Santiago has no problem with the routine but Eugenio did evidently. Santiago and Laura begin a journey of existential redolence as they start looking less for Eugenio and more into their own lives and what they want from them. Eugenio’s disappearance unsettles their lives in ways they can’t even begin to comprehend at first, so that Santiago must question his own life and Laura must find new purpose to her life. This is a movie about self-worth and happiness. At first Laura and Santiago act as if they are victims of a terrible disaster. They console each other between bouts of outrage and disbelief. Some questions are answered, others are completely dropped by the end. The “mystery” of the title is misleading and there is a lot of entertainment here.



“THE PRICE OF PLEASURE”— Porn for Profit


te price of pleasure


Porn for Profit

Amos Lassen

Pornography has come of age in the United States. It is now one of the most visible and profitable sectors of the cultural industries in this country. The estimate is that  the pornography industry’s annual revenue has reached $13 billion. At the same time, the content of pornography has become more aggressive, more overtly sexist and racist. This documentary features the voices of consumers, critics, and pornography producers and performers. We learn how pleasure and pain, commerce and power, and liberty and responsibility come together and become part of our sexual identities and relationships.

It seems to me that the film attempts to castigate and stigmatize both pornography and the porn industry. It does this by looking at the way it exploits and focusing on the ill effects of porn. The movie tries to turn the concept of the porn star into that of a low life individual who exploits him/herself and makes a living from that. But like other businesses, the porn industry is indeed exploitive. Included are

interviews with militant feminists and psychologists who tend to distort the truth, and we see that the film really doesn’t want to open up the floor for everyone and allow two sides of the discussion and issue. Rather it completely attacks America and American values for being so blatantly obsessed with sexuality. It never really tries to attack the roots of this obsession that can tend to involve our own sense of cynicism, curiosity, and absolute sexual awakening. The film explains that the injection of porn in our world is a statement about our desensitizing. However, in reality, it is statement about us accepting sexual practices for entertainment, comedy, and or enlightenment.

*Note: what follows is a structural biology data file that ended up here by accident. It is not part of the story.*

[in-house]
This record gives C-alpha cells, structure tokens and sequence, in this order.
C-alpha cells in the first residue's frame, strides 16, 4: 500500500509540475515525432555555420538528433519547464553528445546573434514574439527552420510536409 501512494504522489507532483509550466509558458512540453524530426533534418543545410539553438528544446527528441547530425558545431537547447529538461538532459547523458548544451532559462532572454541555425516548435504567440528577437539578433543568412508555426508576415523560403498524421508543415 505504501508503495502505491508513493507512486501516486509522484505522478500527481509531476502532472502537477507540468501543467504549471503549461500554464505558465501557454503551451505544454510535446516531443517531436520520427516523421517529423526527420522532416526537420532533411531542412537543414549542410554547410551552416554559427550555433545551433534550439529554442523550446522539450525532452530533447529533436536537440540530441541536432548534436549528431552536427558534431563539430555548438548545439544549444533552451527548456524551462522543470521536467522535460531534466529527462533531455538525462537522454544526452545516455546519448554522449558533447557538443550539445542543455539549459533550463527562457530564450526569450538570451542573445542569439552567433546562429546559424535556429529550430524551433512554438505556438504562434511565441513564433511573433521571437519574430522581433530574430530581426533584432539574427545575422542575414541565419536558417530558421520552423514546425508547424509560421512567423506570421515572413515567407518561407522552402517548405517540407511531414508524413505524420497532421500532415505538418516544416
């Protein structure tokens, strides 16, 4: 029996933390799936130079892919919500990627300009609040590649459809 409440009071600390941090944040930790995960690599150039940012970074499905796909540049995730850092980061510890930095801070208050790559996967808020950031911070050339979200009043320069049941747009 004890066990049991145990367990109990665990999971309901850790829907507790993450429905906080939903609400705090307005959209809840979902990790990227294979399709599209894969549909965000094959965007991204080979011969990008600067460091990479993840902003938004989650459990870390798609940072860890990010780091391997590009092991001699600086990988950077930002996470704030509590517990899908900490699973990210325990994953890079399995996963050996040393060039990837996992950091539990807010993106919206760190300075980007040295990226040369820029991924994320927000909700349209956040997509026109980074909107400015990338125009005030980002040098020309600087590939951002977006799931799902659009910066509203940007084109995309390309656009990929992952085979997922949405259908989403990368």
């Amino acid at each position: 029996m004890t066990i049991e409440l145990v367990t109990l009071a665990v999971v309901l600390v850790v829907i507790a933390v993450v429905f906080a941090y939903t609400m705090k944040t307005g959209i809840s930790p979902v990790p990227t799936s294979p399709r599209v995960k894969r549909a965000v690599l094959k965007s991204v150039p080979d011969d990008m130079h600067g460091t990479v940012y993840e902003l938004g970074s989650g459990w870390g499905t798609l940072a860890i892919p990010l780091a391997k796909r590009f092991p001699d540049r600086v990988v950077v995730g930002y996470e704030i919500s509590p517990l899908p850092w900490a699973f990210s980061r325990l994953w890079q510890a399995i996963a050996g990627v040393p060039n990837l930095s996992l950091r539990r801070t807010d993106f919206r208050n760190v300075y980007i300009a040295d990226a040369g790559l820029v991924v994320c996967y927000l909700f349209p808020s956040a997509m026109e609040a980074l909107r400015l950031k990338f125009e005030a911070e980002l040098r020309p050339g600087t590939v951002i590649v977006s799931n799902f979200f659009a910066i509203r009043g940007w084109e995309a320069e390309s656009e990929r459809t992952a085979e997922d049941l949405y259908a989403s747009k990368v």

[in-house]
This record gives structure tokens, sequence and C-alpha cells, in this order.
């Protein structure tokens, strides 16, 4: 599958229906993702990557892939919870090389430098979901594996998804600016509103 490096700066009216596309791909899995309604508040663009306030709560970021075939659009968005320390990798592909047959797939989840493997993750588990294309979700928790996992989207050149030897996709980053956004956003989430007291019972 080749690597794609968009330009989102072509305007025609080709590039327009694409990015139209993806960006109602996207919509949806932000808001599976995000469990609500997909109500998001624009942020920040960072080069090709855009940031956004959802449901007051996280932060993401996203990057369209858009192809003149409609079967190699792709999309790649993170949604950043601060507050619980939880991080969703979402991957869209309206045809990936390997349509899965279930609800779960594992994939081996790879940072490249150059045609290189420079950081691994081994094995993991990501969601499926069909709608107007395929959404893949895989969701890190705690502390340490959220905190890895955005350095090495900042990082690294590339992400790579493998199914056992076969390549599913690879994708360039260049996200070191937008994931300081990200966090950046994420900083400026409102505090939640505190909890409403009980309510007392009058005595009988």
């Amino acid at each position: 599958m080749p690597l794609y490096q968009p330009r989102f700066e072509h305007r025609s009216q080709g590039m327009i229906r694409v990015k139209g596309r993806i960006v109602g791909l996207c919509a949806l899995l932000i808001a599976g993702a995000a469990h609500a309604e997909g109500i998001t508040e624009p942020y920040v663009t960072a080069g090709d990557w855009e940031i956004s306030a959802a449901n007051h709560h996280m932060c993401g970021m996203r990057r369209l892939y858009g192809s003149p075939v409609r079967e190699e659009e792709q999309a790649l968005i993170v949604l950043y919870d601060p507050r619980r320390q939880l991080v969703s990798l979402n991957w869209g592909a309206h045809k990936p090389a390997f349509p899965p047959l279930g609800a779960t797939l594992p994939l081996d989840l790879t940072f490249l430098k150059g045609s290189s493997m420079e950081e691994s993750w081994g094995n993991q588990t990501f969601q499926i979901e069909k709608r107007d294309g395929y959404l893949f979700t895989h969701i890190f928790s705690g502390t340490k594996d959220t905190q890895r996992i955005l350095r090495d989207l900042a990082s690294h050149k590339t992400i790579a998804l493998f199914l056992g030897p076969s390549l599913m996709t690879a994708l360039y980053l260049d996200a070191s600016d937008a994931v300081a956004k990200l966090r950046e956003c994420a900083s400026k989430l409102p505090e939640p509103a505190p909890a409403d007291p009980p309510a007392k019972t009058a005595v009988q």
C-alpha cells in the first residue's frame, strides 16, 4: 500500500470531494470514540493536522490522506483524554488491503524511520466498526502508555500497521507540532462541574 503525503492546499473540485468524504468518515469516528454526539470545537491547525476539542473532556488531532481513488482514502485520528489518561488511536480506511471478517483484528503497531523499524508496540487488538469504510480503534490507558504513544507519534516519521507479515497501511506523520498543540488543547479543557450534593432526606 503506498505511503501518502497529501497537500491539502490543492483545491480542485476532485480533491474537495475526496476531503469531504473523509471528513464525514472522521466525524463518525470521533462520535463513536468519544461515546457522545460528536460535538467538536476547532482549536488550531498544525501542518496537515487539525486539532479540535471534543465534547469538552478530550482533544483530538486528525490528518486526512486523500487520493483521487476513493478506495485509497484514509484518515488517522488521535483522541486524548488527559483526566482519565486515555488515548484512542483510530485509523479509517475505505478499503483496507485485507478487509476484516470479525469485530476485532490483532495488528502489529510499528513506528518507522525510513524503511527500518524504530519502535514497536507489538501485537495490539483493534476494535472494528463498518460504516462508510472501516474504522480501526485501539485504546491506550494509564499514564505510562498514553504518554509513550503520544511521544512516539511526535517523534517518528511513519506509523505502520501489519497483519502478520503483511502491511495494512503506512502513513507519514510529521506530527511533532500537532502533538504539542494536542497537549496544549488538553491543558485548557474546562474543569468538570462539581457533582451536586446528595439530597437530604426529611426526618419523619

The porn industry has moved far from where it once was and this film seems to want to say that it is a way to get children to perform and it shows computer images of naked children having sex with adults (who are computer animated). There is what is called legitimate pornography in the world today as well as amateur and child pornography but these are exceptions. This is never explained. Nor is the fact that pornography is not a gateway to child pornography nor has it been proven to be ever explained.

The film was made direct-to-video film that was made in 2008 and intended, obviously, as a means of stimulating conversations in college classes on sociology, sex, and gender. The questions raised during the course of the narrative seem to be answered quickly and superficially. In a Diane Sawyer clip we learn that the industry makes $13 billion a year. The head of the Free Speech Coalition, the porn industry’s lobbyist group formed in 1991, says on camera that the lawmakers he approaches are usually apprehensive at first. But “when you explain to them the size and scope of the business”, they tend to change their minds. Those who have money have power, and those who have power can exert influence on legislators, just as the Free Speech Coalition has done so far.

“The Price of Pleasure” has a curiously voyeuristic feel to it and there doesn’t seem to be enough research and revelation here to make it anything more. I think many of us would like to know how the porn industry that had once been considered as seedy, become part of the cultural and economic mainstream?” We understand that it is all about money. On the Internet, where there exists an estimated 420 million pages of porn online, is where young people now get their first exposure to erotic images in many cases.